Virginia judge deems delta-8 as a significant danger in recent ruling against hemp stakeholders

Virginia judge’s setback ruling against hemp stakeholders declares delta-8 as a ‘credible threat’

Virginia hemp stakeholders faced a setback in their efforts to stop the enforcement of state regulations that prohibit the sale of delta-8 THC.

In a recent court decision, a federal judge denied a requested injunction in a lawsuit filed by the industry. The lawsuit aimed to block a state law passed earlier this year, which imposes fines on businesses that sell delta-8 and other products that exceed the limits for THC. These rules establish strict limits on THC levels in hemp food products like gummies and candies.

U.S. District Judge Leonie M. Brinkema ruled that the state’s regulation of hemp does not conflict with federal law or interfere with interstate commerce.

Brinkema stated that the state has shown that delta-8 THC poses a credible threat to the population of Virginia, particularly to vulnerable groups such as children, who are at risk of hospitalizations and poisonings. She also emphasized that the decision to protect public interest was made by Virginia’s elected policymakers, and the court must respect those judgments. This ruling suggests that hemp interests in Virginia will face challenges in their fight against the new law.

Synthetic THC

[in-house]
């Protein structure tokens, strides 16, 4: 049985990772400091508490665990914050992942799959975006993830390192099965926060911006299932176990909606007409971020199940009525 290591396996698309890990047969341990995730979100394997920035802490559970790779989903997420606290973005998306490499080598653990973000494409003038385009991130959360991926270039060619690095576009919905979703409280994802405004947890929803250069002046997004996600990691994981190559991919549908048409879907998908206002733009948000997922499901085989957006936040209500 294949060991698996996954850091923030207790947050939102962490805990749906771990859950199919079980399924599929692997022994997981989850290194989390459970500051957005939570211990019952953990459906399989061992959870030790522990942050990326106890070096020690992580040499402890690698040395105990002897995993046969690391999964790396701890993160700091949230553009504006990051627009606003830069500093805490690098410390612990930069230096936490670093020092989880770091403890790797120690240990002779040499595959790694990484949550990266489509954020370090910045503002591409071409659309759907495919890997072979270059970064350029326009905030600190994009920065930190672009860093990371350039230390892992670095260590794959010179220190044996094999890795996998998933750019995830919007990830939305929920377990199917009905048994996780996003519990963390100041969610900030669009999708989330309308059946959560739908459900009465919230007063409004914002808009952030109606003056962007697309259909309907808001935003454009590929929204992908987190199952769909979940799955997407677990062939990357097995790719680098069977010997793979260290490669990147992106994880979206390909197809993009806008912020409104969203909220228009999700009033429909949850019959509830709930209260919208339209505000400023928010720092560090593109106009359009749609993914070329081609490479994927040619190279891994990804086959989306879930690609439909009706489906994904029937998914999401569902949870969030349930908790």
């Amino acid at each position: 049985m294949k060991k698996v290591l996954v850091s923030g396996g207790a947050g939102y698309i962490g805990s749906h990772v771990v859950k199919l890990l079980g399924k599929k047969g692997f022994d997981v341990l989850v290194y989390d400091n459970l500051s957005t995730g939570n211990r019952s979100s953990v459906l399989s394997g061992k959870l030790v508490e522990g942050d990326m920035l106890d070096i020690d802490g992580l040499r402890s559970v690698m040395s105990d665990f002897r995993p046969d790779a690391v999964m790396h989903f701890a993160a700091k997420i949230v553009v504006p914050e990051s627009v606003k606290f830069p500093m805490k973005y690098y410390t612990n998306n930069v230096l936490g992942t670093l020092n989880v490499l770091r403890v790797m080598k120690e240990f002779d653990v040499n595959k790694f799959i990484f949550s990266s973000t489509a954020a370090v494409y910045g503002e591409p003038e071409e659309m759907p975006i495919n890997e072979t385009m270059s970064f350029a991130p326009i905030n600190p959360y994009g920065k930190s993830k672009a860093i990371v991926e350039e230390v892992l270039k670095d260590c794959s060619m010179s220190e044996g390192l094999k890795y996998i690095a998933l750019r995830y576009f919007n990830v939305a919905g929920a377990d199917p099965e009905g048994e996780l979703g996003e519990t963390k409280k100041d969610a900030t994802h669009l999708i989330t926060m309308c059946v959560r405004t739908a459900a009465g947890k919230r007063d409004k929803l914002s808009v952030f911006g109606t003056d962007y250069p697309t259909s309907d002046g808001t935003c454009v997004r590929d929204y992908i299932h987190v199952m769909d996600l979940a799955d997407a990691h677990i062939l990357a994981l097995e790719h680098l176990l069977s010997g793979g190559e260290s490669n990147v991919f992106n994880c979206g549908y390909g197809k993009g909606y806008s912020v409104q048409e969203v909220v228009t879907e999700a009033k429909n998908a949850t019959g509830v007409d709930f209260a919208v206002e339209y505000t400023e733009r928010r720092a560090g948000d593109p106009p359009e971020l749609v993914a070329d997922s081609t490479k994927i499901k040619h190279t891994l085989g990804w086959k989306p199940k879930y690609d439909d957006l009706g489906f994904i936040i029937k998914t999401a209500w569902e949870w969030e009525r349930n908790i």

Delta-8 is a synthetic compound derived from hemp-based CBD. Unlike delta-9 THC, which comes from marijuana plants and is a natural derivative, delta-8 has gained popularity as an alternative to marijuana in Virginia and across the U.S.

In this initial court opinion, three parties joined the lawsuit against the state: Northern Virginia Hemp and Agriculture, Franny’s Farmacy (both hemp sellers), and Rose Lane (a private citizen who claims she has been unable to acquire delta-8 THC for arthritis relief). While the lawsuit is still being considered by the court, the new rules remain in effect.

The Virginia law, which the hemp industry plaintiffs targeted, cracked down on edibles and other products containing delta-8. These products had become widely available in smoke shops and retail outlets across Virginia and many other states.

Farm Bill limitations

The plaintiffs argued that Virginia’s law contradicted provisions in the 2018 Farm Bill, which legalized hemp and all its downstream products. However, the Farm Bill did not anticipate the production of psychoactive products from hemp-derived CBD, which is possible in a laboratory. Brinkema concluded that federal hemp laws do not prevent states from regulating or restricting certain hemp products.

Brinkema wrote, “If Congress chooses to make a substance – here, industrial hemp as defined by its delta-9 THC level – legal at the federal level with respect to the Controlled Substances Act, that does not mean that Congress has mandated that the substance must be legal in every state. Nor does it mean that Congress has mandated that any product that simply includes industrial hemp as one ingredient or derivative among many must be legalized by every state legislature.”